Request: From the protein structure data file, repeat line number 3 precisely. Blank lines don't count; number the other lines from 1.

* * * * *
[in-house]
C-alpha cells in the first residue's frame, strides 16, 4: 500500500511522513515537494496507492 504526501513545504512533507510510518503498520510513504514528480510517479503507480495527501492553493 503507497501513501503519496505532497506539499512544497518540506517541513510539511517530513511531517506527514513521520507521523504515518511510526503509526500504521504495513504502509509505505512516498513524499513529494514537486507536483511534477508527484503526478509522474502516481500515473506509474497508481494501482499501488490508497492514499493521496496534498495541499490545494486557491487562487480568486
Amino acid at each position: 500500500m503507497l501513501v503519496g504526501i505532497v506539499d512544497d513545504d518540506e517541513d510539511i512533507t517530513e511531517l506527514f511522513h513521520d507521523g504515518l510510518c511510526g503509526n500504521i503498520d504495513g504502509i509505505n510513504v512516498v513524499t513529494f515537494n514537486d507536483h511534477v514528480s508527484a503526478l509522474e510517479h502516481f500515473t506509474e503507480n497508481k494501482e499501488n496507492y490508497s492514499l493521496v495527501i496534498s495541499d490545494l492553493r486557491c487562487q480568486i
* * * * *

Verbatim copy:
Amino acid at each position: 500500500m503507497l501513501v503519496g504526501i505532497v506539499d512544497d513545504d518540506e517541513d510539511i512533507t517530513e511531517l506527514f511522513h513521520d507521523g504515518l510510518c511510526g503509526n500504521i503498520d504495513g504502509i509505505n510513504v512516498v513524499t513529494f515537494n514537486d507536483h511534477v514528480s508527484a503526478l509522474e510517479h502516481f500515473t506509474e503507480n497508481k494501482e499501488n496507492y490508497s492514499l493521496v495527501i496534498s495541499d490545494l492553493r486557491c487562487q480568486i